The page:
The Brundtland report argued that the vast and complex issue of environmental deterioration should be integrated with the equally vast and complex issue of human development and poverty, clearly suggesting that both challenges needed to be resolved simultaneously and in a mutually reinforcing way (Robinson, 2004).

The report was radical in stating that ecological sustainability cannot be achieved if the problem of poverty is not successfully addressed globally, but was reformist in its emphasis on growth. Sustainable development came to be formulated as a different kind of growth, one that is not harmful to the environment, bringing worldwide wealth and health. In this meaning, sustainable development is about conservation rather than preservation.1 Sustainable development is progrowth and this is why people favoring value change and lifestyle change prefer the term “sustainability.” However, preservation elements remain in the precautionary principle.2

Operationalizing Sustainability

Following publication of the Brundtland Report, numerous attempts were made to operationalize sustainable development. The most popular and common attempt is the triangular concept with the three pillars “economy,” “environment,” and “society,” which in recent years has in some contexts come to be referred to as the P3 concept of “people, planet, profits.”3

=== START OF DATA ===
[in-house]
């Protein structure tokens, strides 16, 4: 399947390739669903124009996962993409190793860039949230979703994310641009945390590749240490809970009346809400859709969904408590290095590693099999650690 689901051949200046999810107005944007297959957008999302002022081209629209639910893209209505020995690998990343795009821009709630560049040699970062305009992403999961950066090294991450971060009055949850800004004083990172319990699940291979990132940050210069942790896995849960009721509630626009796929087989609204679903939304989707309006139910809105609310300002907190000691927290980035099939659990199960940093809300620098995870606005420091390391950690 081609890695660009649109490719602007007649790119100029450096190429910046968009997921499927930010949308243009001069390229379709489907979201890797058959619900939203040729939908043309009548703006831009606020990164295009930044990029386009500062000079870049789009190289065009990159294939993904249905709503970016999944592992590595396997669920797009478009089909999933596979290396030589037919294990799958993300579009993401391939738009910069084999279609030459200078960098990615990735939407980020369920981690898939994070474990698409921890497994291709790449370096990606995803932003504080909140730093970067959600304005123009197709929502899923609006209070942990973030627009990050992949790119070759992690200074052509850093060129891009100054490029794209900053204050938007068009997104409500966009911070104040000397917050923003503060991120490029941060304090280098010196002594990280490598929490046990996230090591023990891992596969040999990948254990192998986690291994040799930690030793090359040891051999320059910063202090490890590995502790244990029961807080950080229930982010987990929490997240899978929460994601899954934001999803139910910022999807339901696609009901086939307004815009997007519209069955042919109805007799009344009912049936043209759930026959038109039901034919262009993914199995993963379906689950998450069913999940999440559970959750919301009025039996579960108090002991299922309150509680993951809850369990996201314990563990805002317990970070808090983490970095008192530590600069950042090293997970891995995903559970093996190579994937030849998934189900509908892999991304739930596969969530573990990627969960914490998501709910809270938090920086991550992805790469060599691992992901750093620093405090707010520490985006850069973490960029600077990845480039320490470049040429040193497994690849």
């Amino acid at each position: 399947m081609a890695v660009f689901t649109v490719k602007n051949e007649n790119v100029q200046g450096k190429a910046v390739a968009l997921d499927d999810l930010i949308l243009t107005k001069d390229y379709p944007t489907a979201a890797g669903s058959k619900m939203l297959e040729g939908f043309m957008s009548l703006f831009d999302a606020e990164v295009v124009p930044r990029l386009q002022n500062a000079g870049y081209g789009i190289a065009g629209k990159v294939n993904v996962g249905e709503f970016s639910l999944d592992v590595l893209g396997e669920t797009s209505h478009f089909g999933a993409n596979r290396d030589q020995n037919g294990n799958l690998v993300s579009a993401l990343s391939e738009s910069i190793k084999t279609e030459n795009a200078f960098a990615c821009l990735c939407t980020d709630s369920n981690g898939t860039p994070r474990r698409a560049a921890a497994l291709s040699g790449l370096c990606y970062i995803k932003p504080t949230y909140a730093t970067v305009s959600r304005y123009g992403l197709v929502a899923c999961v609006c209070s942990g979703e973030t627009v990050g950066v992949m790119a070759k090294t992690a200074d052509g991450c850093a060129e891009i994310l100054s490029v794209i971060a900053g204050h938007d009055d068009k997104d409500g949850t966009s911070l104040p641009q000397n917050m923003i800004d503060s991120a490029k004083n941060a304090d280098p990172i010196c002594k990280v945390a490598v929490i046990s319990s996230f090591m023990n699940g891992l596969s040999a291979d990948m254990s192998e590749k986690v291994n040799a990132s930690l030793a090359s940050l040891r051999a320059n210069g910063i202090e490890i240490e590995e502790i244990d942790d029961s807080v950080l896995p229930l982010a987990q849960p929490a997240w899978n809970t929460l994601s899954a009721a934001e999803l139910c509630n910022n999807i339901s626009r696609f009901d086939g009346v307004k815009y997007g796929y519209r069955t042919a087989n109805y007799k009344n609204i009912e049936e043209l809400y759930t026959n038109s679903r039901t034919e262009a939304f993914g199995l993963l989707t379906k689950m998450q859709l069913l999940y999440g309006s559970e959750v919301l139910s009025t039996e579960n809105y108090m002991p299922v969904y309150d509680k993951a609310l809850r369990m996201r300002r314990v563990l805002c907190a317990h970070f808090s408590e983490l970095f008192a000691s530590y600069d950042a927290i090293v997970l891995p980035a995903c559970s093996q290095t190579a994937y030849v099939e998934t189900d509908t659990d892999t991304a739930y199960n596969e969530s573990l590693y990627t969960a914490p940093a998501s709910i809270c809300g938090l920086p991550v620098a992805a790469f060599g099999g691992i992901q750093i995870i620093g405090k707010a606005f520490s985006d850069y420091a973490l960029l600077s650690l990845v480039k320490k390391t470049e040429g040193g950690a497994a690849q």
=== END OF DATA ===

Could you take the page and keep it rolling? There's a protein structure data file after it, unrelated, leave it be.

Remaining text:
“Economy” refers to jobs and wealth; “environment” to environmental qualities, biodiversity, and nature’s resources; and “society” to health, social cohesion, and opportunities for self-development attributable to education and freedom.

The pillar-focused approaches have gained great popularity, particularly in business circles, but they have often suffered from insufficient attention to overlaps and interdependencies and a tendency to facilitate continued separation of societal, economic, and ecological analyses (Kemp et al. 2005). Alternative depictions stressing interconnections and consideration of institutional aspects—as in the PRISM model of genberg et al. (2002), Farrell et al. (2005) and the SCENE model of Grosskurth & Rotmans (2005)—offer useful ways forward.

Concerns with the poor and the weak that should be part of the sustainability debate do not feature prominently in the pillar approaches. These are, however, captured by the four principles of Newman & Kenworthy (1993):